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Too Small To Protect? The Role of Firm Size in Trade Agreements

Author

Listed:
  • Matthew Cole

    (California Polytechnic State University.)

  • Ben Zissimos

    (Department of Economics, University of Exeter)

Abstract

This paper develops a new model of a trade agreement that puts at center stage the competing interests between firms within a sector. Larger firms favor trade liberalization whereas smaller firms favor protection. Lobbying by firms for or against the agreement is modelled as an all-pay auction, thus incorporating the feature that binding contracts over contributions for policies cannot be written. A new motive for trade agreement formation is uncovered in this framework whereby governments’ incentives to liberalize are driven by the lobbying process. If a proposed agreement is over non-tariff barriers then it always entails free trade. If a proposed agreement is over tariffs then it either entails free trade, which maximizes lobbying revenue, or the tariff revenue maximizing tariff. This outcome is supported by the surprising result that, off the equilibrium path, any tariff agreement that entails lobbying and positive tariffs yields lower expected revenue for the government than a free trade agreement involving no tariff revenue.

Suggested Citation

  • Matthew Cole & Ben Zissimos, 2015. "Too Small To Protect? The Role of Firm Size in Trade Agreements," Discussion Papers 1510, University of Exeter, Department of Economics.
  • Handle: RePEc:exe:wpaper:1510
    as

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    File URL: http://people.exeter.ac.uk/RePEc/dpapers/DP1510.pdf
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    References listed on IDEAS

    as
    1. Giovanni Maggi & Andrés Rodríguez-Clare, 2007. "A Political-Economy Theory of Trade Agreements," American Economic Review, American Economic Association, vol. 97(4), pages 1374-1406, September.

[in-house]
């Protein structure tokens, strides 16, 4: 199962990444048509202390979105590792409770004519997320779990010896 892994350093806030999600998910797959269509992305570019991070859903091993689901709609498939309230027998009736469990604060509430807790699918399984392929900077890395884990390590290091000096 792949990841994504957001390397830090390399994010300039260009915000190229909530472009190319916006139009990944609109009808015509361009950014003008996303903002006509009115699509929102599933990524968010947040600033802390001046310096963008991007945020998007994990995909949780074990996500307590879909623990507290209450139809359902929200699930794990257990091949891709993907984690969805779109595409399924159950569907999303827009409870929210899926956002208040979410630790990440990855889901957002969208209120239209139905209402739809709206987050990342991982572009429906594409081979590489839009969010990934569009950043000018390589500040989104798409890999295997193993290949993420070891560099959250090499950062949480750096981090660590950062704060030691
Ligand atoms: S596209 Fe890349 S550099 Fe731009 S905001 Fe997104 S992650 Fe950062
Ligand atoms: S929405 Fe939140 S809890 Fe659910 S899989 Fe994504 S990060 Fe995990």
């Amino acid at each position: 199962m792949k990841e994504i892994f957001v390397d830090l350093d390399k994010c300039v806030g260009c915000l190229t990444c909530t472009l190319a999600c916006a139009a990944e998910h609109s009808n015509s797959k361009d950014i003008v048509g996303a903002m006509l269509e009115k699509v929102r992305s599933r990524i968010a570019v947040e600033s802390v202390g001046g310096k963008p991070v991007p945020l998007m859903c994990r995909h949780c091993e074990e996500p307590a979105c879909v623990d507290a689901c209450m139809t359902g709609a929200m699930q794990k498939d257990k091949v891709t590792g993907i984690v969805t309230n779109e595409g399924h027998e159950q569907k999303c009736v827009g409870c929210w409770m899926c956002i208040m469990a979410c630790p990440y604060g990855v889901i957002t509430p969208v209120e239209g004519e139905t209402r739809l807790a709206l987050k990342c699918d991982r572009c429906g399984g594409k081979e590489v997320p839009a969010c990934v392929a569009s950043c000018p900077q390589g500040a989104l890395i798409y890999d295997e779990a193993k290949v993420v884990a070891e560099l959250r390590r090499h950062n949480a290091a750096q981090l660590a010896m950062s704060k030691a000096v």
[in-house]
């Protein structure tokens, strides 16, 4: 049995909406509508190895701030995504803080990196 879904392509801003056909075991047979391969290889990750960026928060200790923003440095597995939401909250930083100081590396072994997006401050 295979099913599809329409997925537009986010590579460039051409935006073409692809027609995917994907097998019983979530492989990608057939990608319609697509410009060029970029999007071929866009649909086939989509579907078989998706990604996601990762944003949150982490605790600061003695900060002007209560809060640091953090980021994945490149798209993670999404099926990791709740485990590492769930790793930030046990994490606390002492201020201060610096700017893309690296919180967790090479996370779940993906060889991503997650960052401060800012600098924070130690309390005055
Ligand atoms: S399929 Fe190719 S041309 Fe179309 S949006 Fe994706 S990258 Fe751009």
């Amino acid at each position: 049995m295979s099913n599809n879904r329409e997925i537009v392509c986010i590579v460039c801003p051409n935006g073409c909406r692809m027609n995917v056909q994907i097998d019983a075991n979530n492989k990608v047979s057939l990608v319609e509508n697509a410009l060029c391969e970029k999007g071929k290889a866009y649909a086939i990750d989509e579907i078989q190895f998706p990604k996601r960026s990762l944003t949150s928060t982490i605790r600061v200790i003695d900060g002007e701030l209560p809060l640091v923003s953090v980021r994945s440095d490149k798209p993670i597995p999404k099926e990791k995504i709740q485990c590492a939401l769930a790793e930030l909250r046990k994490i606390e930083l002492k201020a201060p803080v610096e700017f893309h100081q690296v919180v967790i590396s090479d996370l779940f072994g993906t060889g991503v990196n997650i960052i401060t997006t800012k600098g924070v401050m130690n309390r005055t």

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    3. Matthew Cole, 2011. "Not all trade restrictions are created equally," Review of World Economics (Weltwirtschaftliches Archiv), Springer;Institut für Weltwirtschaft (Kiel Institute for the World Economy), vol. 147(3), pages 411-427, September.
    4. Todd R. Kaplan & David Wettstein, 2006. "Caps on Political Lobbying: Comment," American Economic Review, American Economic Association, vol. 96(4), pages 1351-1354, September.
    5. Matthieu Crozet & Pamina Koenig, 2010. "Structural gravity equations with intensive and extensive margins," Canadian Journal of Economics/Revue canadienne d'économique, John Wiley & Sons, vol. 43(1), pages 41-62, February.
    6. Kaplan, Todd R. & Luski, Israel & Wettstein, David, 2003. "Innovative activity and sunk cost," International Journal of Industrial Organization, Elsevier, vol. 21(8), pages 1111-1133, October.
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    Full references (including those not matched with items on IDEAS)

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    More about this item

    Keywords

    All-pay auction; firm heterogeneity; non-tariff barriers; tariffs; trade agreement.;
    All these keywords.

    JEL classification:

    • F02 - International Economics - - General - - - International Economic Order and Integration
    • F12 - International Economics - - Trade - - - Models of Trade with Imperfect Competition and Scale Economies; Fragmentation
    • F13 - International Economics - - Trade - - - Trade Policy; International Trade Organizations
    • D44 - Microeconomics - - Market Structure, Pricing, and Design - - - Auctions

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